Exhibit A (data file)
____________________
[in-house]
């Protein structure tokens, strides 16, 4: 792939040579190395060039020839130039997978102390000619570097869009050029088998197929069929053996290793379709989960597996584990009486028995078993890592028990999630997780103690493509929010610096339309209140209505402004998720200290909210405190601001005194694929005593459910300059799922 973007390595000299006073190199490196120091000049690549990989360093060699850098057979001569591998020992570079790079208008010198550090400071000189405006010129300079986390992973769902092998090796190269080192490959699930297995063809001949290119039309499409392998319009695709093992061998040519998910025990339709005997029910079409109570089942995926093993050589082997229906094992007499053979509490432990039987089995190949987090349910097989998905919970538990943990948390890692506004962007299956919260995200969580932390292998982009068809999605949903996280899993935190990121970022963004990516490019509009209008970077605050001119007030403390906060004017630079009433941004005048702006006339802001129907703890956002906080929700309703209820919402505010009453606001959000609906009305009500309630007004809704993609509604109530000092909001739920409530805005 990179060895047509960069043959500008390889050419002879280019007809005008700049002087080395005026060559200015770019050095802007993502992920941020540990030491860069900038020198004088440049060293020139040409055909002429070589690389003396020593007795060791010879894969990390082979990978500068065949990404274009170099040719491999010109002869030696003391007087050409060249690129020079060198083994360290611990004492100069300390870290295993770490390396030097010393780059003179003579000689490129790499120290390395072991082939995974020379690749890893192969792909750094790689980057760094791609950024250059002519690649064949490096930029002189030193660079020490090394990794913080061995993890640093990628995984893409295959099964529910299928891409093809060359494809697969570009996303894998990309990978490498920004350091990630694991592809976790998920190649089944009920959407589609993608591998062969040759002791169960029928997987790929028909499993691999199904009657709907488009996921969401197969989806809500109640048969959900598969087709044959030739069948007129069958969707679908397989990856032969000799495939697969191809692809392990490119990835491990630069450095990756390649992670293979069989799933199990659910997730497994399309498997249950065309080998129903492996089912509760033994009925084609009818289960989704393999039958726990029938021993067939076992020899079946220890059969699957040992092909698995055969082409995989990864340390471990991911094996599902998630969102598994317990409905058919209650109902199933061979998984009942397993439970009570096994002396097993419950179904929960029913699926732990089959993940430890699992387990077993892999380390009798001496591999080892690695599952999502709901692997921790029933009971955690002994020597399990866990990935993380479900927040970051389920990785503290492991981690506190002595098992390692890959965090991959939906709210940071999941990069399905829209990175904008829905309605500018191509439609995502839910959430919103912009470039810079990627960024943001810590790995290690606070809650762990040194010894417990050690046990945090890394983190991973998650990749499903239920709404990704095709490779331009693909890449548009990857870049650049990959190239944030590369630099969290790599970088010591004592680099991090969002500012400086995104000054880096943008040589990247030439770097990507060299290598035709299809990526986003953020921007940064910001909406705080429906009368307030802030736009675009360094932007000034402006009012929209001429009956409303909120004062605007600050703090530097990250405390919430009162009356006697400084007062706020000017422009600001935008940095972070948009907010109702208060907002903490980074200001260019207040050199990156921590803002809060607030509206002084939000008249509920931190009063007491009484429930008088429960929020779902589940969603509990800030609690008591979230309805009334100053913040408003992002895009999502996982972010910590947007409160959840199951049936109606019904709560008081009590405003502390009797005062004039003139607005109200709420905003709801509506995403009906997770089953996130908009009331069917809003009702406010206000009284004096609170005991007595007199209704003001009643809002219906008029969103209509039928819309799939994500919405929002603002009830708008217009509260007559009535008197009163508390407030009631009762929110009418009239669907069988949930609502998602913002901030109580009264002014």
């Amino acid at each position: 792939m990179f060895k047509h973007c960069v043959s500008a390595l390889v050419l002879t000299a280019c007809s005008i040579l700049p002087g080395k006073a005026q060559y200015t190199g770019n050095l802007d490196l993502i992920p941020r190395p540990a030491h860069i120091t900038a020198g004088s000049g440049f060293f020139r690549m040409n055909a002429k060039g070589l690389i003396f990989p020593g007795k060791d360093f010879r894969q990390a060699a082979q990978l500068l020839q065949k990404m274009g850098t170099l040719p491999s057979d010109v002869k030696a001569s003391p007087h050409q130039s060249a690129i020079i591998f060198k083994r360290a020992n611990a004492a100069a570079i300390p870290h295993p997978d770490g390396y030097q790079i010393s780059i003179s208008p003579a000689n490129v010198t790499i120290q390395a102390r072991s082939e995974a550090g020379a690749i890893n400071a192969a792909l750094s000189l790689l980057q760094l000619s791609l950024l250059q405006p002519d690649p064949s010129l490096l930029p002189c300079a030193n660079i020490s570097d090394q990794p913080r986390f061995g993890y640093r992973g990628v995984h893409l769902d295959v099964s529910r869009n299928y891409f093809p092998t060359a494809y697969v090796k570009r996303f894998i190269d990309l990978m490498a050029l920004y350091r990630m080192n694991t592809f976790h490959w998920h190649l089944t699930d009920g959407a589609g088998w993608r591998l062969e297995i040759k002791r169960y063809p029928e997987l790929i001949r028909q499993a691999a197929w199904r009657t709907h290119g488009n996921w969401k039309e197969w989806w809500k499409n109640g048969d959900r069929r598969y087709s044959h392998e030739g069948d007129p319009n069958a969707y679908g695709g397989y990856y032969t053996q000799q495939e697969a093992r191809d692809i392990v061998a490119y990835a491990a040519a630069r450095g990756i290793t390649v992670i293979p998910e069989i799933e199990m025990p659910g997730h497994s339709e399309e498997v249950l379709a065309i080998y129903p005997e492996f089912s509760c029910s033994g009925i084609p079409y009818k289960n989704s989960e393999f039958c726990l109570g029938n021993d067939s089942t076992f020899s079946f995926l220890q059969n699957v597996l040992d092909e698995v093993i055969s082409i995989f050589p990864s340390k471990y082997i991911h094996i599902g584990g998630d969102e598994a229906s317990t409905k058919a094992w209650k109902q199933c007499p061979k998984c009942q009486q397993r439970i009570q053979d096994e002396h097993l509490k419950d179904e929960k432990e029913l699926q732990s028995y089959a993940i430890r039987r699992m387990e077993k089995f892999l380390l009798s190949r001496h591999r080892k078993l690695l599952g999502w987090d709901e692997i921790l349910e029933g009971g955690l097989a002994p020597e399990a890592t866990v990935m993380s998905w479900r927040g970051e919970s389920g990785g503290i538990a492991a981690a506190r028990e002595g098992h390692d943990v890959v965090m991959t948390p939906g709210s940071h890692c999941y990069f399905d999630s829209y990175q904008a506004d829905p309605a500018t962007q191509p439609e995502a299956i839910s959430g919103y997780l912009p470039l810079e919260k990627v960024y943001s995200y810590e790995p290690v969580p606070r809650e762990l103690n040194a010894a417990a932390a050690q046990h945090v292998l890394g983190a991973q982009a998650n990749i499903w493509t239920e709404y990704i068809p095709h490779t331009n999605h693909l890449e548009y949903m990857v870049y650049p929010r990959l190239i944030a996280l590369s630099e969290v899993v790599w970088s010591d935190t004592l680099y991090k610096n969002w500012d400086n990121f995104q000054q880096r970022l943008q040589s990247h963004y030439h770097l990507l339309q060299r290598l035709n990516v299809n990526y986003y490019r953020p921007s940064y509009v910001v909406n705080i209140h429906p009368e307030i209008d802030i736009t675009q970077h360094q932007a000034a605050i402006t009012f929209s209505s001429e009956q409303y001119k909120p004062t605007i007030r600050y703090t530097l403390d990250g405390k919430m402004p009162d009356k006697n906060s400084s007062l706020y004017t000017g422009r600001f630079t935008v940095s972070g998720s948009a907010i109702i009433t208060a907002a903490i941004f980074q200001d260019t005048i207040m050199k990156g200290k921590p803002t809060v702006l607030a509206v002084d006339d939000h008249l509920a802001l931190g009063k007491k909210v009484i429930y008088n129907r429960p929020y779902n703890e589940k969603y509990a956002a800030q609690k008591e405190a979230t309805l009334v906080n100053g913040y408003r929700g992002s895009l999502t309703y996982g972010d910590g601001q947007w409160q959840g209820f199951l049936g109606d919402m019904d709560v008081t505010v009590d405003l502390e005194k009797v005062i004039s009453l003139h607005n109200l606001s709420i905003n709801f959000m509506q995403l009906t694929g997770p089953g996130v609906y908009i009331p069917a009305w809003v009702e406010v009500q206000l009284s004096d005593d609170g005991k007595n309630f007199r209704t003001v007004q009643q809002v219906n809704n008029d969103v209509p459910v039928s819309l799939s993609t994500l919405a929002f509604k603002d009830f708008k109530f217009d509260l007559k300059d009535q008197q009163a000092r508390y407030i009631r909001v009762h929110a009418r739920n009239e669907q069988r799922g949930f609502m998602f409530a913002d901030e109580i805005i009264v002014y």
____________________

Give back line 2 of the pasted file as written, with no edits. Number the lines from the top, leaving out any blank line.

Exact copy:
């Protein structure tokens, strides 16, 4: 792939040579190395060039020839130039997978102390000619570097869009050029088998197929069929053996290793379709989960597996584990009486028995078993890592028990999630997780103690493509929010610096339309209140209505402004998720200290909210405190601001005194694929005593459910300059799922 973007390595000299006073190199490196120091000049690549990989360093060699850098057979001569591998020992570079790079208008010198550090400071000189405006010129300079986390992973769902092998090796190269080192490959699930297995063809001949290119039309499409392998319009695709093992061998040519998910025990339709005997029910079409109570089942995926093993050589082997229906094992007499053979509490432990039987089995190949987090349910097989998905919970538990943990948390890692506004962007299956919260995200969580932390292998982009068809999605949903996280899993935190990121970022963004990516490019509009209008970077605050001119007030403390906060004017630079009433941004005048702006006339802001129907703890956002906080929700309703209820919402505010009453606001959000609906009305009500309630007004809704993609509604109530000092909001739920409530805005 990179060895047509960069043959500008390889050419002879280019007809005008700049002087080395005026060559200015770019050095802007993502992920941020540990030491860069900038020198004088440049060293020139040409055909002429070589690389003396020593007795060791010879894969990390082979990978500068065949990404274009170099040719491999010109002869030696003391007087050409060249690129020079060198083994360290611990004492100069300390870290295993770490390396030097010393780059003179003579000689490129790499120290390395072991082939995974020379690749890893192969792909750094790689980057760094791609950024250059002519690649064949490096930029002189030193660079020490090394990794913080061995993890640093990628995984893409295959099964529910299928891409093809060359494809697969570009996303894998990309990978490498920004350091990630694991592809976790998920190649089944009920959407589609993608591998062969040759002791169960029928997987790929028909499993691999199904009657709907488009996921969401197969989806809500109640048969959900598969087709044959030739069948007129069958969707679908397989990856032969000799495939697969191809692809392990490119990835491990630069450095990756390649992670293979069989799933199990659910997730497994399309498997249950065309080998129903492996089912509760033994009925084609009818289960989704393999039958726990029938021993067939076992020899079946220890059969699957040992092909698995055969082409995989990864340390471990991911094996599902998630969102598994317990409905058919209650109902199933061979998984009942397993439970009570096994002396097993419950179904929960029913699926732990089959993940430890699992387990077993892999380390009798001496591999080892690695599952999502709901692997921790029933009971955690002994020597399990866990990935993380479900927040970051389920990785503290492991981690506190002595098992390692890959965090991959939906709210940071999941990069399905829209990175904008829905309605500018191509439609995502839910959430919103912009470039810079990627960024943001810590790995290690606070809650762990040194010894417990050690046990945090890394983190991973998650990749499903239920709404990704095709490779331009693909890449548009990857870049650049990959190239944030590369630099969290790599970088010591004592680099991090969002500012400086995104000054880096943008040589990247030439770097990507060299290598035709299809990526986003953020921007940064910001909406705080429906009368307030802030736009675009360094932007000034402006009012929209001429009956409303909120004062605007600050703090530097990250405390919430009162009356006697400084007062706020000017422009600001935008940095972070948009907010109702208060907002903490980074200001260019207040050199990156921590803002809060607030509206002084939000008249509920931190009063007491009484429930008088429960929020779902589940969603509990800030609690008591979230309805009334100053913040408003992002895009999502996982972010910590947007409160959840199951049936109606019904709560008081009590405003502390009797005062004039003139607005109200709420905003709801509506995403009906997770089953996130908009009331069917809003009702406010206000009284004096609170005991007595007199209704003001009643809002219906008029969103209509039928819309799939994500919405929002603002009830708008217009509260007559009535008197009163508390407030009631009762929110009418009239669907069988949930609502998602913002901030109580009264002014």